- Asset Management
- Solutions or Hardware?
- Key Project Summaries
- Bridge Preservation
- White Papers
- Contact Us
New York, New York
Partisans Weigh In On Revised Truck Load Limit Proposal
ENR Senior Editor
A bipartisan-sponsored piece of legislation that would increase the weight limits for trucks on the interstate highway system is in limbo for now, after the House Transportation and Infrastructure Committee voted 33-22 on Feb. 2 to delay consideration of any increase.
Although now in limbo, a proposed bill has sparked debate about how to balance infrastructure usage, economic interests and the effects of heavy trucks on interstate highways
The legislation, however, has sparked debate about how to optimize infrastructure usage and balance wear and tear with more supply-chain efficiency.
Last year, Reps. Mike Michaud (D-Maine) and Jean Schmidt (R-Ohio) introduced H.R. 763, the Safe and Efficient Transportation Act of 2011, proposing that truck gross vehicle weight limits of 80,000 lb on most interstate highways with five axles be increased to 97,000 lb with an additional axle.
The bill, largely supported by big truckers, shippers and supply-chain users, would allow states to voluntarily authorize higher weight limits on roads and bridges. States would survey the infrastructure yearly and assess the potential increase in maintenance costs after five years.
The bill would call for a trust fund that collects additional fees—not to exceed $800 per vehicle a year—from truckers. The fund would be used to repair or replace any bridges proven to be negatively affected by the increased weight limits.
Such a bill could be a boon for infrastructure-assessment technology providers. Peter J. Vanderzee, president and chief executive officer of LifeSpan Technologies, proposed that sponsors add a “firewall” to the bill to ensure the money truckers pay into the trust fund would not be funneled elsewhere.
But the House voted down the bill— added as a provision to the House’s proposed five-year, $260-billion transportation funding reauthorization—and called for a three-year period during which the U.S. Dept. of Transportation would study safety effects from a weight increase.
“The bill isn’t dead, although it is on life support,” Vanderzee says. “A lot of things are in flux” as the House and Senate continue to pursue their versions of transportation reauthorization legislation. In a letter to the House dated Jan. 30, Thomas Schatz, president of the Council for Citizens Against Government Waste, urged passage of the bill, citing a study by the American Transportation Research Institute that found a 97,000-lb truck is “17% more fuel-efficient on a tons-per- mile basis than a truck with a gross weight of 80,000 lbs.”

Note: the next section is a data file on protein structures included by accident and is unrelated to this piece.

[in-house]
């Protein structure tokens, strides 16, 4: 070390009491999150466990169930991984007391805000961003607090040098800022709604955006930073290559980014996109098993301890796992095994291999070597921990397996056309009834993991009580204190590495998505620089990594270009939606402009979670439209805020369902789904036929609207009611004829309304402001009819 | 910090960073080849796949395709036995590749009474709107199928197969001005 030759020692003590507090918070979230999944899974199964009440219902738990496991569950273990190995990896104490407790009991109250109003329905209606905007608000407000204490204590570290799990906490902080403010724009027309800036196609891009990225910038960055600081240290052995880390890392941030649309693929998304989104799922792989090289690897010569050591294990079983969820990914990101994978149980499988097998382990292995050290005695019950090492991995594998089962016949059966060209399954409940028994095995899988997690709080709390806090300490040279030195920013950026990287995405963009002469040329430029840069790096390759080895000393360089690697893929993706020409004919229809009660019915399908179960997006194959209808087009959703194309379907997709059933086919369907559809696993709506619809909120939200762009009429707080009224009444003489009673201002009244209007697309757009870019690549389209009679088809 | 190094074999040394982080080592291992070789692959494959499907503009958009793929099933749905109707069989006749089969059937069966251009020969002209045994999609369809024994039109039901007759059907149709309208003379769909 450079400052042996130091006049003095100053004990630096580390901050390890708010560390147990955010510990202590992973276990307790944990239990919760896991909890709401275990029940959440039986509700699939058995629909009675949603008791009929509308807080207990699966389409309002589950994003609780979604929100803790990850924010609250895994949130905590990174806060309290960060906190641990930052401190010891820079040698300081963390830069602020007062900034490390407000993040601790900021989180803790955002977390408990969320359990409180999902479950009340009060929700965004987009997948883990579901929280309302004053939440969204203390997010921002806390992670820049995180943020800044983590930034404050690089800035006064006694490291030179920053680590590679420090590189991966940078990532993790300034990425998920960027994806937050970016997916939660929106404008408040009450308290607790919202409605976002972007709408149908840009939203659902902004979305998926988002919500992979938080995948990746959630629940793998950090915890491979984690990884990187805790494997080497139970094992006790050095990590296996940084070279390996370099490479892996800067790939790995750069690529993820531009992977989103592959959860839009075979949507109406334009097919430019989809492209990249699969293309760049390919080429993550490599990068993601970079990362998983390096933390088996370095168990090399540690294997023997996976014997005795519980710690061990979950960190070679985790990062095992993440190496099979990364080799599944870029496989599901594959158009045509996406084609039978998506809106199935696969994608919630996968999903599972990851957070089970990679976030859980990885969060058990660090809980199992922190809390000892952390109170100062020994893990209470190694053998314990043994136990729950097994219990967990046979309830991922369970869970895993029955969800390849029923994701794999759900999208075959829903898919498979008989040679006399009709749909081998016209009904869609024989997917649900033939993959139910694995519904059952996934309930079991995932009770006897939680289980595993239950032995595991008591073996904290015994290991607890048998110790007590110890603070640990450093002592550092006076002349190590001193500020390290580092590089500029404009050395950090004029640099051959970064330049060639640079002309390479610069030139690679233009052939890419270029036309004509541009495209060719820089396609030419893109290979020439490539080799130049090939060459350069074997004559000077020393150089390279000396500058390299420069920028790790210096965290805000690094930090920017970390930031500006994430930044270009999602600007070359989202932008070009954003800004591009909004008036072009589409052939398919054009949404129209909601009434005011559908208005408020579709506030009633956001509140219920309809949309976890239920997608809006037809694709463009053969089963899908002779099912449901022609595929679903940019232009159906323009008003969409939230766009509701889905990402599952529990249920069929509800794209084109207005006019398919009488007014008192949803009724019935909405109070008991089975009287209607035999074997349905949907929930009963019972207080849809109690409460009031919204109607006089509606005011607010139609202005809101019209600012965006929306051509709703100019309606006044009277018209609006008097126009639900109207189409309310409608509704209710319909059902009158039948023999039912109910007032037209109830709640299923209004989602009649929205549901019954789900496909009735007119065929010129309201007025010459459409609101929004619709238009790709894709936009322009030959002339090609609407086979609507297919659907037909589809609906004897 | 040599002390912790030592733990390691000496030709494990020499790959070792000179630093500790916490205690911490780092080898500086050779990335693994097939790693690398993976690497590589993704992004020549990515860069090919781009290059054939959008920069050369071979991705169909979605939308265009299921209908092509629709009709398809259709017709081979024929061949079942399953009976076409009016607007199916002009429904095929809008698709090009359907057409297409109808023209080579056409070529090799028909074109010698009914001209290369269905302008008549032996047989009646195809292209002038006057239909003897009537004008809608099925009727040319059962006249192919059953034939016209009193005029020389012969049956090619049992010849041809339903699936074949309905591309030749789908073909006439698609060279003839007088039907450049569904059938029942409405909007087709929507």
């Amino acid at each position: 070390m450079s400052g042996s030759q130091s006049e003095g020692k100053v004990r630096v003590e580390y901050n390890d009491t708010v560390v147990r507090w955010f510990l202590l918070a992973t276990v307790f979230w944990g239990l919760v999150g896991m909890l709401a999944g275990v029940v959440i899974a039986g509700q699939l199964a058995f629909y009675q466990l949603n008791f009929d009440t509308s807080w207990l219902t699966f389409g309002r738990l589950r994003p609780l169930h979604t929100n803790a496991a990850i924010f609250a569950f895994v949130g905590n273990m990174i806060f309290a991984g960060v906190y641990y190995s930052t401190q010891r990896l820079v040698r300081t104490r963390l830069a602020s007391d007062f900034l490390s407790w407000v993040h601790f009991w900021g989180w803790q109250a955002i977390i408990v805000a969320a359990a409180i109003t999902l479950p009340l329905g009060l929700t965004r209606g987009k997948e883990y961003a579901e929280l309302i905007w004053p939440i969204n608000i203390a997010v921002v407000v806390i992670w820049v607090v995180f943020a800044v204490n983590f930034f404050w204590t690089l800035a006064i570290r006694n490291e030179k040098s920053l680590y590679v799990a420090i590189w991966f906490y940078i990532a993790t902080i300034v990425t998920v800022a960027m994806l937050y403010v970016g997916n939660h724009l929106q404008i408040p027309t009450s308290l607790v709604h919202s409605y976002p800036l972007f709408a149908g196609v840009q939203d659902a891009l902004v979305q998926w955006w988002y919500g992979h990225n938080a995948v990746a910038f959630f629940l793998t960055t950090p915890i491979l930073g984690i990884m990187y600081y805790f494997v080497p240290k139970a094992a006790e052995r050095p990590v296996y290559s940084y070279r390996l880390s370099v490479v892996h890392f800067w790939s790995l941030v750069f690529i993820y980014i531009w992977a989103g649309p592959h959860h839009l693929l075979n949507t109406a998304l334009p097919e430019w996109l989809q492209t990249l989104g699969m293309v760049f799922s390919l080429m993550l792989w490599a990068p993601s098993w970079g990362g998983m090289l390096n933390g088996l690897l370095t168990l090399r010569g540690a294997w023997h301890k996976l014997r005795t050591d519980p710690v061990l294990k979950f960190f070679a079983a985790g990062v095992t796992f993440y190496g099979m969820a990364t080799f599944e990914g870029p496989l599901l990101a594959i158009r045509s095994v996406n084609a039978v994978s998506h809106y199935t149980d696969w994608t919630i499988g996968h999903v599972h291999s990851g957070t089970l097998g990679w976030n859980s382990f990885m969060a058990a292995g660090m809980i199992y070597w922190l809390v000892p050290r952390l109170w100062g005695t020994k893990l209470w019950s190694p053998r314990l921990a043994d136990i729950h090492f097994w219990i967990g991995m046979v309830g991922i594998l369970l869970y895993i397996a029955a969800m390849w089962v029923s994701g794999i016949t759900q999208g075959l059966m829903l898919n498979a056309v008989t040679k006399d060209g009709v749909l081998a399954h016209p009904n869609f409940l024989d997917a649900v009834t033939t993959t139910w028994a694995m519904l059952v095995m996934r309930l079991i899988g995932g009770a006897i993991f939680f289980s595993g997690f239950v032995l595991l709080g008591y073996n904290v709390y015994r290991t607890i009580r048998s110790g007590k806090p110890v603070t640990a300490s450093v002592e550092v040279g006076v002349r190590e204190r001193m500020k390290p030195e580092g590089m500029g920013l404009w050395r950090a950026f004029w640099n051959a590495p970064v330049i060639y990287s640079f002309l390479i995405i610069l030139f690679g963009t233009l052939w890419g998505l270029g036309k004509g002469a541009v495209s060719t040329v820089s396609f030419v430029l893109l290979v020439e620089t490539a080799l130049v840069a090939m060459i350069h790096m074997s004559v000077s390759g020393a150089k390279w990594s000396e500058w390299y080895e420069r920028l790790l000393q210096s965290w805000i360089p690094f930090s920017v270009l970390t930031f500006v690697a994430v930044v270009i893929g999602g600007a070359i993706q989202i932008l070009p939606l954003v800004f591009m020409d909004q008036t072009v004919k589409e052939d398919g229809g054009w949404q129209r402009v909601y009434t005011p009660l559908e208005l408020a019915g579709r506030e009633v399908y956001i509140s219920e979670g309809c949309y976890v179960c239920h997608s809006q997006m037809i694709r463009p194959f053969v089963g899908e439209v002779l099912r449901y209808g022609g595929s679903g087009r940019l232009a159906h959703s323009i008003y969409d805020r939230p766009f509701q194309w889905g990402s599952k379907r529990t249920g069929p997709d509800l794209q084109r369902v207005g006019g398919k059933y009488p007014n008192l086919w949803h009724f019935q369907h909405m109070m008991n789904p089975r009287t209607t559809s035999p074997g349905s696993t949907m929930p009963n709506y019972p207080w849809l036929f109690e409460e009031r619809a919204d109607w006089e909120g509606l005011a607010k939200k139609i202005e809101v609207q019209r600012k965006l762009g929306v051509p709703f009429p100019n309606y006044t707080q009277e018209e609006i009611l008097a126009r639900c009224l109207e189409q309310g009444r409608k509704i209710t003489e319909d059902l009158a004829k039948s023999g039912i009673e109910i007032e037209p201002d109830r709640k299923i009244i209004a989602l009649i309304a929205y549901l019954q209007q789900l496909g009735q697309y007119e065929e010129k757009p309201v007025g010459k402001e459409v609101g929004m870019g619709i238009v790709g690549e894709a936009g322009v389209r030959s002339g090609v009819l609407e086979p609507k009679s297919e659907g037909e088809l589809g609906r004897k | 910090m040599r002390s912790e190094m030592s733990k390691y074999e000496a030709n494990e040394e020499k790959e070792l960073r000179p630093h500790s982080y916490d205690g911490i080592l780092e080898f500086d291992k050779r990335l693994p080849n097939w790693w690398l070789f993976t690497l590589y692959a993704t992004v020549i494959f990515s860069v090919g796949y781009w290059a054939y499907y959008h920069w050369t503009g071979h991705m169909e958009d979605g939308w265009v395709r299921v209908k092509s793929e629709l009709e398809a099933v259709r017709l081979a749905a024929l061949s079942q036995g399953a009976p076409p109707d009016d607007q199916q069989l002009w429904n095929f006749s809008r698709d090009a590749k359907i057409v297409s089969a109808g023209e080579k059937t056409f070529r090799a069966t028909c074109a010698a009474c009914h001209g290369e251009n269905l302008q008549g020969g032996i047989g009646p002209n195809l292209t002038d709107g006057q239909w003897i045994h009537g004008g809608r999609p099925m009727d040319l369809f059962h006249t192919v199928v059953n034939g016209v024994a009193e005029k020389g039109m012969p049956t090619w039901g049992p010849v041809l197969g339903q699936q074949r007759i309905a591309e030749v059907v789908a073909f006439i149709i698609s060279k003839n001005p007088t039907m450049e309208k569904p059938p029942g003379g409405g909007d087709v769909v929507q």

Opponents argue the weight increase would damage an already fraying highway system. “Larger and heavier trucks also mean more wear and tear on our infrastructure,” said Sen. Frank Lautenberg (D-N.J.) in a letter to the House. “This point is critical, considering the backlog on highway and bridge maintenance in the current budgetary climate.”
Fears of Increased Costs
Unlike the big trucking firms, the Owner-Operator Independent Drivers Association also opposes the bill, fearing increased costs to its constituents. “This will lead to tax increases for all motorists as the amount of road and bridge damage from heavier trucks will far outstrip any user fee paid by the companies benefiting from the weight increase,” the group stated in a release.
At the heart of the issue for engineers is the ability to “make more informed decisions about any potential unused capacity of our system,” says Thomas Warne, a consultant and former president of the American Association of State Highway and Transportation Officials. “If we have capacity going unused because we just don’t know about it and are being conservative, then that’s capacity that should be opened up and made available.”
Structural monitoring systems such as LifeSpan’s and others could aid in identifying that capacity, he adds. “I could see that happening first on a trial basis—say, on one corridor,” Warne says.
Lee Floyd, South Carolina Dept. of Transportation bridge maintenance engineer, says that sensors have saved thousands of dollars and helped avoid load restrictions on four of 10 bridges. “In the real world, bridges behave differently than on paper,” he says. Nevertheless, “considering the overall state of our infrastructure, I can’t understand why Congress would attempt to raise legal load limits.”
Copyright 2012 – Engineering News-Record, a publication of McGraw Hill